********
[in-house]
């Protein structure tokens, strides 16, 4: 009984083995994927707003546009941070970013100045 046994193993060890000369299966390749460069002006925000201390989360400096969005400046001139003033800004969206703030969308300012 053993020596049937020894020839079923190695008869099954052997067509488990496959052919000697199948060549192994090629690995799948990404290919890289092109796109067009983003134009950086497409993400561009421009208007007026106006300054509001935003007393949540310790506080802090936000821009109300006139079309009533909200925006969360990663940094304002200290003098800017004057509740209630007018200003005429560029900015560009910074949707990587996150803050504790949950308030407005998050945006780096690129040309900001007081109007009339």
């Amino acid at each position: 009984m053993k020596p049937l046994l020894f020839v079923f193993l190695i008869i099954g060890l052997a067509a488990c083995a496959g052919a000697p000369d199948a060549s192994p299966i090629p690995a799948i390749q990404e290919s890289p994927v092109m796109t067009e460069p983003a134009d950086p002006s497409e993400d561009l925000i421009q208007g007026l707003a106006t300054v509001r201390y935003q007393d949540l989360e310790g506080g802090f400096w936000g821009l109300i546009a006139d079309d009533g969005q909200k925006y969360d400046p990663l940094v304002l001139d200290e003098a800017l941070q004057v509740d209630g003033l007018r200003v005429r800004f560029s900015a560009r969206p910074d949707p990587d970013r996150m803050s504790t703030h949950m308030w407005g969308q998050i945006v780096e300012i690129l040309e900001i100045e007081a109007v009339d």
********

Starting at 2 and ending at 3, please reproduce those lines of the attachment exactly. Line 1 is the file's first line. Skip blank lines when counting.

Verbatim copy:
């Protein structure tokens, strides 16, 4: 009984083995994927707003546009941070970013100045 046994193993060890000369299966390749460069002006925000201390989360400096969005400046001139003033800004969206703030969308300012 053993020596049937020894020839079923190695008869099954052997067509488990496959052919000697199948060549192994090629690995799948990404290919890289092109796109067009983003134009950086497409993400561009421009208007007026106006300054509001935003007393949540310790506080802090936000821009109300006139079309009533909200925006969360990663940094304002200290003098800017004057509740209630007018200003005429560029900015560009910074949707990587996150803050504790949950308030407005998050945006780096690129040309900001007081109007009339």
């Amino acid at each position: 009984m053993k020596p049937l046994l020894f020839v079923f193993l190695i008869i099954g060890l052997a067509a488990c083995a496959g052919a000697p000369d199948a060549s192994p299966i090629p690995a799948i390749q990404e290919s890289p994927v092109m796109t067009e460069p983003a134009d950086p002006s497409e993400d561009l925000i421009q208007g007026l707003a106006t300054v509001r201390y935003q007393d949540l989360e310790g506080g802090f400096w936000g821009l109300i546009a006139d079309d009533g969005q909200k925006y969360d400046p990663l940094v304002l001139d200290e003098a800017l941070q004057v509740d209630g003033l007018r200003v005429r800004f560029s900015a560009r969206p910074d949707p990587d970013r996150m803050s504790t703030h949950m308030w407005g969308q998050i945006v780096e300012i690129l040309e900001i100045e007081a109007v009339d």